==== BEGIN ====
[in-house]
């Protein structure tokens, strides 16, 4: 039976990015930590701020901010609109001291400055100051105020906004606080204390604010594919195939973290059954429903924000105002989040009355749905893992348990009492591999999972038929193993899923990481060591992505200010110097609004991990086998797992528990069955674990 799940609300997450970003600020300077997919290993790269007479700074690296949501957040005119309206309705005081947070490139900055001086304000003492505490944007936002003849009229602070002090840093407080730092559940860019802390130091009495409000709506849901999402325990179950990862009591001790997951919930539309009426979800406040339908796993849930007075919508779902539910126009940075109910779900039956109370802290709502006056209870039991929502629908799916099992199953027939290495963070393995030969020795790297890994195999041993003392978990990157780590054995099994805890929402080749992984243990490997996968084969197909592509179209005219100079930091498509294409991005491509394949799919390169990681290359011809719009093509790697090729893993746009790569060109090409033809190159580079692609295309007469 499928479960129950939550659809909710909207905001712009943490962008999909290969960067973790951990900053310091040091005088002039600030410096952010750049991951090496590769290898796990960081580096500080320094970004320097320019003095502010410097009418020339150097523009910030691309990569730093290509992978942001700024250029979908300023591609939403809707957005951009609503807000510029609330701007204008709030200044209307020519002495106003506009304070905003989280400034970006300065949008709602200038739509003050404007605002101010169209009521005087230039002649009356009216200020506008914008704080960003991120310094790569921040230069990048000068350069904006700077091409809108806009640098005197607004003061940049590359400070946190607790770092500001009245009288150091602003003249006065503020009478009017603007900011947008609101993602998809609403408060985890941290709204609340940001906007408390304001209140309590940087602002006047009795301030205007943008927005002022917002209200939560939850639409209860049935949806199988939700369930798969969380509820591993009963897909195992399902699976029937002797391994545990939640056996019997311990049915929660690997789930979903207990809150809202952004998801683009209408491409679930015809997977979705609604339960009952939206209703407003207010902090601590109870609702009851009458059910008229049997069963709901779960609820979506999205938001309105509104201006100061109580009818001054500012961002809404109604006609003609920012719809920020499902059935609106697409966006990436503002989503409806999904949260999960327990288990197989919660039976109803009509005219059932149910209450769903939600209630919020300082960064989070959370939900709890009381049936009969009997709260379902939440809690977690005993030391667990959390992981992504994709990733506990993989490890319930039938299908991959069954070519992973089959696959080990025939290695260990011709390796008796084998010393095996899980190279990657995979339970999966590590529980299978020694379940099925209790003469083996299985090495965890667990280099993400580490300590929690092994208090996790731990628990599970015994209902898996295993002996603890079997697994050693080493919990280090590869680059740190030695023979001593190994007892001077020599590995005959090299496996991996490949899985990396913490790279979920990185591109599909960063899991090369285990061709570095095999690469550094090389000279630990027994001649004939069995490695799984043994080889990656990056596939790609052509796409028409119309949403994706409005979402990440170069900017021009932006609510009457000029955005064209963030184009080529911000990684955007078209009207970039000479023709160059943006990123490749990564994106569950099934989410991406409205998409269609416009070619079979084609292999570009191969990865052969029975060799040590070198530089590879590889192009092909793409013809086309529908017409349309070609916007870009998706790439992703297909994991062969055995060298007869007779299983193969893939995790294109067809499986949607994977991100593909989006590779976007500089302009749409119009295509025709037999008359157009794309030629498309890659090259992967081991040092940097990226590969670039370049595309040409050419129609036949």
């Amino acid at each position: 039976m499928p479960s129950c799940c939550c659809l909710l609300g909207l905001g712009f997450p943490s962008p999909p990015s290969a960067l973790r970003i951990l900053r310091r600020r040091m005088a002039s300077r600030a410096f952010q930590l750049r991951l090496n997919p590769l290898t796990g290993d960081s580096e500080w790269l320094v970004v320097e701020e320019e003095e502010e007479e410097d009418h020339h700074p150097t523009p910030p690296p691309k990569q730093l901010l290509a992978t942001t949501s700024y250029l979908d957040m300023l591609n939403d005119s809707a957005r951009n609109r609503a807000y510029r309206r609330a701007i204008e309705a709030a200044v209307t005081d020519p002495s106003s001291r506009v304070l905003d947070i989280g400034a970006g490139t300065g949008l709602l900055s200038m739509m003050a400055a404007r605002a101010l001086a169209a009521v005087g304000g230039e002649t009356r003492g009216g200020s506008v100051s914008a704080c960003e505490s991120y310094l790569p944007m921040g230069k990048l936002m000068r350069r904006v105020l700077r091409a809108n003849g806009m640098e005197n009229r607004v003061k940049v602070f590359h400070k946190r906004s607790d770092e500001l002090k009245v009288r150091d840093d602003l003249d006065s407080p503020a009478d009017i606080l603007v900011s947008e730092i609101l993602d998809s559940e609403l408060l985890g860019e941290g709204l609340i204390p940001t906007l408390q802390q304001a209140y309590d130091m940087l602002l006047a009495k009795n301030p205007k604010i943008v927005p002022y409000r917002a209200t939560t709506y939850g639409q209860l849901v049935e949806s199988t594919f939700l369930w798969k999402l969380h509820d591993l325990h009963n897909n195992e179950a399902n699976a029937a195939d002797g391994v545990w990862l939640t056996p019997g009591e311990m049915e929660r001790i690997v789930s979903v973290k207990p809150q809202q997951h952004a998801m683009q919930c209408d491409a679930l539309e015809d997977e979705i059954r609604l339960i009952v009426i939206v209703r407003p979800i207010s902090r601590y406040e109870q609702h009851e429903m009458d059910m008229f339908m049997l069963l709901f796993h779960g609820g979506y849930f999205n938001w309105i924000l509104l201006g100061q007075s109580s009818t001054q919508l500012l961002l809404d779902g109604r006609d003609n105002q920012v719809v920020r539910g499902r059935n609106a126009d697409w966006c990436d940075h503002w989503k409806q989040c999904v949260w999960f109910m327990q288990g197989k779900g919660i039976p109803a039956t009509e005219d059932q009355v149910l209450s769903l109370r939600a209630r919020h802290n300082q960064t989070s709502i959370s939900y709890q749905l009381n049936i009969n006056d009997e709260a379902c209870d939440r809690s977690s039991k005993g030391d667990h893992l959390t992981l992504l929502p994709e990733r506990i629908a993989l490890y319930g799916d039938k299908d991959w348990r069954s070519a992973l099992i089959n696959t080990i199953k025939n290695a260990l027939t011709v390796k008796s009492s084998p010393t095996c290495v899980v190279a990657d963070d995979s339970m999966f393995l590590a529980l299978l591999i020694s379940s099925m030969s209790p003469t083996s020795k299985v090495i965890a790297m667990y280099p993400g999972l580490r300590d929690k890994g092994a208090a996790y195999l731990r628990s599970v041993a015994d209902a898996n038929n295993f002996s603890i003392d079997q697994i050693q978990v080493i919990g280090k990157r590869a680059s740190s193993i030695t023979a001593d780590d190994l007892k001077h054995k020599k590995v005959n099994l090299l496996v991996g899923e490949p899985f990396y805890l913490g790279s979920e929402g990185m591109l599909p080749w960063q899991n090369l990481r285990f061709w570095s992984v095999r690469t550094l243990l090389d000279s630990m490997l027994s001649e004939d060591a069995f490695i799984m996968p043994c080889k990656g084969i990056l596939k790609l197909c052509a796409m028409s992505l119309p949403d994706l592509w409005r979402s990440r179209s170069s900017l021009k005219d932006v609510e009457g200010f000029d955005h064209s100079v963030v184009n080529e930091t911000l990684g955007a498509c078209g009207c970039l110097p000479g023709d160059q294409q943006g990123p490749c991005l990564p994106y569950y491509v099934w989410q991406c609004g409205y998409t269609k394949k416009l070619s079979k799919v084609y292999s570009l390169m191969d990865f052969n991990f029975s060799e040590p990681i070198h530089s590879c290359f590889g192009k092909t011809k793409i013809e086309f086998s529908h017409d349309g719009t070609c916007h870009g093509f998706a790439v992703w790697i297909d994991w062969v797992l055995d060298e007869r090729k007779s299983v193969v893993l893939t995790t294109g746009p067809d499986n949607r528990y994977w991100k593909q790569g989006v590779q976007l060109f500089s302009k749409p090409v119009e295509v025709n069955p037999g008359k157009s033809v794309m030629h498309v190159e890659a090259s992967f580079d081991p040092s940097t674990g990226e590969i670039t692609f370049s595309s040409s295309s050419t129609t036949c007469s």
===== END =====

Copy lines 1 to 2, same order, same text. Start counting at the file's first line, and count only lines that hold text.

[in-house]
């Protein structure tokens, strides 16, 4: 039976990015930590701020901010609109001291400055100051105020906004606080204390604010594919195939973290059954429903924000105002989040009355749905893992348990009492591999999972038929193993899923990481060591992505200010110097609004991990086998797992528990069955674990 799940609300997450970003600020300077997919290993790269007479700074690296949501957040005119309206309705005081947070490139900055001086304000003492505490944007936002003849009229602070002090840093407080730092559940860019802390130091009495409000709506849901999402325990179950990862009591001790997951919930539309009426979800406040339908796993849930007075919508779902539910126009940075109910779900039956109370802290709502006056209870039991929502629908799916099992199953027939290495963070393995030969020795790297890994195999041993003392978990990157780590054995099994805890929402080749992984243990490997996968084969197909592509179209005219100079930091498509294409991005491509394949799919390169990681290359011809719009093509790697090729893993746009790569060109090409033809190159580079692609295309007469 499928479960129950939550659809909710909207905001712009943490962008999909290969960067973790951990900053310091040091005088002039600030410096952010750049991951090496590769290898796990960081580096500080320094970004320097320019003095502010410097009418020339150097523009910030691309990569730093290509992978942001700024250029979908300023591609939403809707957005951009609503807000510029609330701007204008709030200044209307020519002495106003506009304070905003989280400034970006300065949008709602200038739509003050404007605002101010169209009521005087230039002649009356009216200020506008914008704080960003991120310094790569921040230069990048000068350069904006700077091409809108806009640098005197607004003061940049590359400070946190607790770092500001009245009288150091602003003249006065503020009478009017603007900011947008609101993602998809609403408060985890941290709204609340940001906007408390304001209140309590940087602002006047009795301030205007943008927005002022917002209200939560939850639409209860049935949806199988939700369930798969969380509820591993009963897909195992399902699976029937002797391994545990939640056996019997311990049915929660690997789930979903207990809150809202952004998801683009209408491409679930015809997977979705609604339960009952939206209703407003207010902090601590109870609702009851009458059910008229049997069963709901779960609820979506999205938001309105509104201006100061109580009818001054500012961002809404109604006609003609920012719809920020499902059935609106697409966006990436503002989503409806999904949260999960327990288990197989919660039976109803009509005219059932149910209450769903939600209630919020300082960064989070959370939900709890009381049936009969009997709260379902939440809690977690005993030391667990959390992981992504994709990733506990993989490890319930039938299908991959069954070519992973089959696959080990025939290695260990011709390796008796084998010393095996899980190279990657995979339970999966590590529980299978020694379940099925209790003469083996299985090495965890667990280099993400580490300590929690092994208090996790731990628990599970015994209902898996295993002996603890079997697994050693080493919990280090590869680059740190030695023979001593190994007892001077020599590995005959090299496996991996490949899985990396913490790279979920990185591109599909960063899991090369285990061709570095095999690469550094090389000279630990027994001649004939069995490695799984043994080889990656990056596939790609052509796409028409119309949403994706409005979402990440170069900017021009932006609510009457000029955005064209963030184009080529911000990684955007078209009207970039000479023709160059943006990123490749990564994106569950099934989410991406409205998409269609416009070619079979084609292999570009191969990865052969029975060799040590070198530089590879590889192009092909793409013809086309529908017409349309070609916007870009998706790439992703297909994991062969055995060298007869007779299983193969893939995790294109067809499986949607994977991100593909989006590779976007500089302009749409119009295509025709037999008359157009794309030629498309890659090259992967081991040092940097990226590969670039370049595309040409050419129609036949």